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Researchers Propose Recorder Tag for Extending RFID Apps

Fri, 02/13/2009 - 6:11am
In the retail supply chain, radio frequency identification has emerged as a tool well suited for retailers and manufacturers. But for consumers, the technology's value is limited, according to a group of researchers at the Auto-ID Lab Japan. The researchers — led by Jin Mitsugi, an associate professor at the Graduate School of Media and Governance at Japan's Keio University which hosts the lab — have developed a prototype of a hybrid passive and active RFID tag that could make consumer electronics more user-friendly.

"In Japan," Mitsugi says, "we buy product from a store and [get] a warranty that is printed on paper. It contains the start date for the warranty. But consumers [sometimes lose the paper warranty] and forget when or where it was bought." Being able to save this information directly onto the onboard memory of a laptop or other consumer electronic device is one possible application for this tag, which Mitsugi has dubbed a recorder tag.

The prototype contains a passive EPC Gen 2 chip wired to a large patch tag, as well as to a second chip-a low-power microcontroller manufactured by Renesas and designed for general consumer electronic applications. This chip, Mitsugi says, is used to provide a means of exchanging data with the electronic device to which the recorder tag is attached. To communicate with the device in which it is embedded, the chip would employ a simple communication scheme instead of the EPC Gen 2 communication protocol, which uses anti-collision algorithms and other procedures to transmit and receive data. Such EPC Gen 2 procedures, he explains, "could be a burden to hosting electronics (such as consumer electronics)."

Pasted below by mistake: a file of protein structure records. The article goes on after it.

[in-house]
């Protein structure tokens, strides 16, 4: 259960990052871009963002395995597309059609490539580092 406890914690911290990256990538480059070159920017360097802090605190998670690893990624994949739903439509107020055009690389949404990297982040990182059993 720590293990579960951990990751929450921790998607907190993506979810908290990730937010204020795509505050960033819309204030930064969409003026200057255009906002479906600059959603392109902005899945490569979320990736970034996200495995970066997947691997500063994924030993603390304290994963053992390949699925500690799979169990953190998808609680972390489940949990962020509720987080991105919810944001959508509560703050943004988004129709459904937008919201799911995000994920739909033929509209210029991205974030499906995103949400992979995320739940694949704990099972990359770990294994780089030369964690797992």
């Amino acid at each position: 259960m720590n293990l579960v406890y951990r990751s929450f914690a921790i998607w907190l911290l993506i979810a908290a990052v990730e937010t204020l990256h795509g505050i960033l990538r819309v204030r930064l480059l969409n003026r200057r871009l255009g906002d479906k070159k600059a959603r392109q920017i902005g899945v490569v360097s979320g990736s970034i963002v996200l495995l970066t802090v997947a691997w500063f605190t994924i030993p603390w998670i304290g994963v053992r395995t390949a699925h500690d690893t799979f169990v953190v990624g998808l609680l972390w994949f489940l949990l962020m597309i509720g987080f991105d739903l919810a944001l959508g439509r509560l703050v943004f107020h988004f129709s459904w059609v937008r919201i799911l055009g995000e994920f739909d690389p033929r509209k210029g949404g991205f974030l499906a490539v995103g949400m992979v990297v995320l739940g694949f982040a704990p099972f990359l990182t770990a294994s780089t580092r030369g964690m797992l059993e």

With the prototype, the recorder tag is connected to a laptop through a USB port. In a commercial version, the tag would be hardwired directly into the computer, or any other electronic device, as long as that machine had a display screen able to support human-readable text, a flashing LED or any means of communicating tag information to a consumer, without requiring the customer to purchase an RFID interrogator. What's more, Mitsugi says, both the EPC chip and the secondary chip would be integrated into a single IC. This integrated chip would support the EPC Gen 2 tag air-interface protocol. The communication scheme between the chip and the device into which it is integrated would then need to be developed.

During the manufacturing of an electronic product, an EPC serial number would be encoded to the recorder tag's chip, which would be used to track the device through the supply chain. Once the product is purchased, the tag could be used to record data related to a warranty or other information linked to that particular user. The information stored on the tag could then be read on the device itself, through its display screen, so consumers could access the data without needing to obtain an RFID reader. This would enable a consumer to easily determine when a laptop's warranty is due to expire, or look up the terms of that warranty, without having to contact the manufacturer.

The tag data would also be accessible via an interrogator, thereby allowing a technician who receives a non-functioning laptop for repair to access information regarding that computer, even if it will not power up. Or, the manufacturer or recycler could access this data via an RFID reader in order to access the device's component specifications, which could streamline the disassembly and recycling process at the end of the device's life.

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